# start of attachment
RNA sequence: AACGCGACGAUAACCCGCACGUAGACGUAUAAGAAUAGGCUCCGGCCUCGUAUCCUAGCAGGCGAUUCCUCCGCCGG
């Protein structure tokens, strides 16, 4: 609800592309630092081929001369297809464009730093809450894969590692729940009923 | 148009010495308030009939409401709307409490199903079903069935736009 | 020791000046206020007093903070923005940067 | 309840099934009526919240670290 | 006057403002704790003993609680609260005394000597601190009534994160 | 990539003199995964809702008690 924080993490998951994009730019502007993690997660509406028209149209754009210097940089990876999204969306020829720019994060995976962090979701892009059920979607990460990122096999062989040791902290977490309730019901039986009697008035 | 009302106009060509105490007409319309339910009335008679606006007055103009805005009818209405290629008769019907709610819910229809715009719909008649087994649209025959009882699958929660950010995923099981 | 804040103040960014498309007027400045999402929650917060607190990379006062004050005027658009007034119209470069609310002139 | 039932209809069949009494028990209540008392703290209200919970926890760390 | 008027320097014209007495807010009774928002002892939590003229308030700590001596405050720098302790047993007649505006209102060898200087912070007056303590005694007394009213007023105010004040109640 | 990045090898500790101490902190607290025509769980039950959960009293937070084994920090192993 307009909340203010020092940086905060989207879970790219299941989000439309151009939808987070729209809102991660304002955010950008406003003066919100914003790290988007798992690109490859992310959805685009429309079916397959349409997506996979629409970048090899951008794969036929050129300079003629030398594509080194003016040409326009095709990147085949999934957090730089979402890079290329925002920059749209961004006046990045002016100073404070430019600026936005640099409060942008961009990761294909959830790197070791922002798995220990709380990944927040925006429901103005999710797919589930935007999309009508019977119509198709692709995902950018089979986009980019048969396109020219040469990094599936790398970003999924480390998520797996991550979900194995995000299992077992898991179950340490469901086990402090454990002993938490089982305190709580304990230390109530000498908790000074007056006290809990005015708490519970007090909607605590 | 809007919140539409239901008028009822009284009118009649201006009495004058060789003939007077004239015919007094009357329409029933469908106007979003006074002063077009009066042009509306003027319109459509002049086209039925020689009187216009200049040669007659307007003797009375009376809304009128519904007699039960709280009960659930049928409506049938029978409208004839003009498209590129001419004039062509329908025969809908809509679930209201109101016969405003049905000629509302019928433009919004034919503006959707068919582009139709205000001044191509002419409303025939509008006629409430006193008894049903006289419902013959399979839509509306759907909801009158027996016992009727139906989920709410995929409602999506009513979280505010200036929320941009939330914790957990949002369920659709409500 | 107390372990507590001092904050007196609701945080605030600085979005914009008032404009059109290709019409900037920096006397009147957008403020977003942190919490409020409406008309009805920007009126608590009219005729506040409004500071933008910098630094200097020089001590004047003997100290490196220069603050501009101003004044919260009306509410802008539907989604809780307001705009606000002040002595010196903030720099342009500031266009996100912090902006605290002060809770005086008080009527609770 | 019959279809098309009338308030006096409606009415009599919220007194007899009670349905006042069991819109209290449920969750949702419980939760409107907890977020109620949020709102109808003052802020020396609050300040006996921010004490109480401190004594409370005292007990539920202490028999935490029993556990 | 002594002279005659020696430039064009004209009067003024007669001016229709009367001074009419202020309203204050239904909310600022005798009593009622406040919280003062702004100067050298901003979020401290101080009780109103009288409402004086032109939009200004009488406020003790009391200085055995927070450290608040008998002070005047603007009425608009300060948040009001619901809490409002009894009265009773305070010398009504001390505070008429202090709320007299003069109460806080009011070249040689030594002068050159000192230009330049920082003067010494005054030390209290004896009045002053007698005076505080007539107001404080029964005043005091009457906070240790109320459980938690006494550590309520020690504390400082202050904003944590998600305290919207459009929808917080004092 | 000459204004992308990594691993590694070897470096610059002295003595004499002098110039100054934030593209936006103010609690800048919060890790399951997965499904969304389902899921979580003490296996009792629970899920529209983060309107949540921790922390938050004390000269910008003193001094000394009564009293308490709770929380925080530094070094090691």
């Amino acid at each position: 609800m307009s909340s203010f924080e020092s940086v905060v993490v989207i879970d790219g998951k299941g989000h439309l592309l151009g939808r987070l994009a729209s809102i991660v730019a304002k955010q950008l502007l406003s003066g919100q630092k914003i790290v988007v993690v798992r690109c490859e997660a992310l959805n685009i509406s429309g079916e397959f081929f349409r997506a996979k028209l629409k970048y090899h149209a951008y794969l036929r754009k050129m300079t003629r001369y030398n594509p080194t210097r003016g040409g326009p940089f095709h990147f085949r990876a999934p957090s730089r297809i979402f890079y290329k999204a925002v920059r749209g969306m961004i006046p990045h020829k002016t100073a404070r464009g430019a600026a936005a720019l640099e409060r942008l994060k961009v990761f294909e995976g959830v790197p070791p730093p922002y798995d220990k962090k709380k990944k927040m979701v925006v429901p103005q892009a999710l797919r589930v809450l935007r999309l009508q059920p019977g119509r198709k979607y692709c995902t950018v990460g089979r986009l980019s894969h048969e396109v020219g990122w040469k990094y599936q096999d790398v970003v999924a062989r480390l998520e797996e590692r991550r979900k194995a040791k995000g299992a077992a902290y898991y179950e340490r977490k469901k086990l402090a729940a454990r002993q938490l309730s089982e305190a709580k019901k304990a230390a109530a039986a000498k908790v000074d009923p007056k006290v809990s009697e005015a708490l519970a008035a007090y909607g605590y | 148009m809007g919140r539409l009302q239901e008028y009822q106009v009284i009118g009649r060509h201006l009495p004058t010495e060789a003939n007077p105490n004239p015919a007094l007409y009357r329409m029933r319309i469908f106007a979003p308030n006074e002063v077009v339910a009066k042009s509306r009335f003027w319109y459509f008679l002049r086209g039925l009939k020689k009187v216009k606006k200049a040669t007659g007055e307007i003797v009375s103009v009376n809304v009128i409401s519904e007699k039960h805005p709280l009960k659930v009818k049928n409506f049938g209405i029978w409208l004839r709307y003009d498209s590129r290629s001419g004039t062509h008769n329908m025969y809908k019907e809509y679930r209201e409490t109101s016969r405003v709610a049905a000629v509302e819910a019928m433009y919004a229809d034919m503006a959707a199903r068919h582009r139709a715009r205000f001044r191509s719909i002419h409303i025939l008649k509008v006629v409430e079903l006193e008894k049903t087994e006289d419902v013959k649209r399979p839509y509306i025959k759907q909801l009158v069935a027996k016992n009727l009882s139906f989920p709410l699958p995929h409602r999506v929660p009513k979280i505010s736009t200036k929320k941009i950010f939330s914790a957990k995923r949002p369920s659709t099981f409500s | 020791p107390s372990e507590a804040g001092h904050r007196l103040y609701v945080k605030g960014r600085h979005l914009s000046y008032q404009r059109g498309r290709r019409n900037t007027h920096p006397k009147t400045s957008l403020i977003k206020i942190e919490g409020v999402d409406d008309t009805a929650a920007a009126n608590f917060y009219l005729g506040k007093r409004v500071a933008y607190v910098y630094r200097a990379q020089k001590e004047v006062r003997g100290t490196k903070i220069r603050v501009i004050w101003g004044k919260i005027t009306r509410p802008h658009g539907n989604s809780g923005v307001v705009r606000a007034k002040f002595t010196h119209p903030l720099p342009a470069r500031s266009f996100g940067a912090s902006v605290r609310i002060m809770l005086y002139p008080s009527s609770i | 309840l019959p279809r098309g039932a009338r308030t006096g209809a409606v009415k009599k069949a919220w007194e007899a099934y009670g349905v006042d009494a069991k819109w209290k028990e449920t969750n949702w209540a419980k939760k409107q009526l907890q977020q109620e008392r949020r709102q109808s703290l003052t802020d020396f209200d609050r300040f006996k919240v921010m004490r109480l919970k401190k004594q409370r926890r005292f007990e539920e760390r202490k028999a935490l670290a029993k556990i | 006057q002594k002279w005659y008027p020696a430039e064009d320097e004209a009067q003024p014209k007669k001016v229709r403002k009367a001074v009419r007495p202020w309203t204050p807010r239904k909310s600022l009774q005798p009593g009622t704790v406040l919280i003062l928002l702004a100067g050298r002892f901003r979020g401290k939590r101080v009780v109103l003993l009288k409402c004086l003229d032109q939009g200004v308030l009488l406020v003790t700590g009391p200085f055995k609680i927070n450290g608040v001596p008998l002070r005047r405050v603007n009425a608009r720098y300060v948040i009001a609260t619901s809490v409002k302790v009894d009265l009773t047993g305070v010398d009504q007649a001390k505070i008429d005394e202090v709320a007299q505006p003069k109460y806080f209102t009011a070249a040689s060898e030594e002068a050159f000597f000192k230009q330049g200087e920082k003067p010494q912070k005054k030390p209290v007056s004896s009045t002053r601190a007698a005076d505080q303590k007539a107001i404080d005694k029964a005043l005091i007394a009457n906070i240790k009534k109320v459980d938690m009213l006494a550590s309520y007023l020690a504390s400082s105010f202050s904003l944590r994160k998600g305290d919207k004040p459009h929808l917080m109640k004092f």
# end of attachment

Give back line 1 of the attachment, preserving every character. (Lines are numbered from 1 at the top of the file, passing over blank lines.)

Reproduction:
RNA sequence: AACGCGACGAUAACCCGCACGUAGACGUAUAAGAAUAGGCUCCGGCCUCGUAUCCUAGCAGGCGAUUCCUCCGCCGG